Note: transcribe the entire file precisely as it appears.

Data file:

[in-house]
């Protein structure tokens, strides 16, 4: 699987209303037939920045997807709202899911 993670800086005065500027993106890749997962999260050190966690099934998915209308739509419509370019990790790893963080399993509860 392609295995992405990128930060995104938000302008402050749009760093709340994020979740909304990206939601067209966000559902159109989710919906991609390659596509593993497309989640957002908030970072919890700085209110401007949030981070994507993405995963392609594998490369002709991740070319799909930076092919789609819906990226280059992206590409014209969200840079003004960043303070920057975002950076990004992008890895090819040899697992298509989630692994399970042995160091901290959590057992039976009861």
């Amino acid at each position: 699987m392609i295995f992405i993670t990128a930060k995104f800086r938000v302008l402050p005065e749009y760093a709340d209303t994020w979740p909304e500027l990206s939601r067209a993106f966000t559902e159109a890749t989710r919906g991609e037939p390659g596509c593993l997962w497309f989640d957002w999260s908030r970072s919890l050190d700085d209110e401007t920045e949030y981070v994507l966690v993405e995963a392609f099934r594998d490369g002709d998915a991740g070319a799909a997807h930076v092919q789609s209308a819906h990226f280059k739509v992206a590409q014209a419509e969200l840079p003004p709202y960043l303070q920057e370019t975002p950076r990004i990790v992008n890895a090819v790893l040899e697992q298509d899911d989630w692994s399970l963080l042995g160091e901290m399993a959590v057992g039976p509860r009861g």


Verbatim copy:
[in-house]
């Protein structure tokens, strides 16, 4: 699987209303037939920045997807709202899911 993670800086005065500027993106890749997962999260050190966690099934998915209308739509419509370019990790790893963080399993509860 392609295995992405990128930060995104938000302008402050749009760093709340994020979740909304990206939601067209966000559902159109989710919906991609390659596509593993497309989640957002908030970072919890700085209110401007949030981070994507993405995963392609594998490369002709991740070319799909930076092919789609819906990226280059992206590409014209969200840079003004960043303070920057975002950076990004992008890895090819040899697992298509989630692994399970042995160091901290959590057992039976009861």
């Amino acid at each position: 699987m392609i295995f992405i993670t990128a930060k995104f800086r938000v302008l402050p005065e749009y760093a709340d209303t994020w979740p909304e500027l990206s939601r067209a993106f966000t559902e159109a890749t989710r919906g991609e037939p390659g596509c593993l997962w497309f989640d957002w999260s908030r970072s919890l050190d700085d209110e401007t920045e949030y981070v994507l966690v993405e995963a392609f099934r594998d490369g002709d998915a991740g070319a799909a997807h930076v092919q789609s209308a819906h990226f280059k739509v992206a590409q014209a419509e969200l840079p003004p709202y960043l303070q920057e370019t975002p950076r990004i990790v992008n890895a090819v790893l040899e697992q298509d899911d989630w692994s399970l963080l042995g160091e901290m399993a959590v057992g039976p509860r009861g």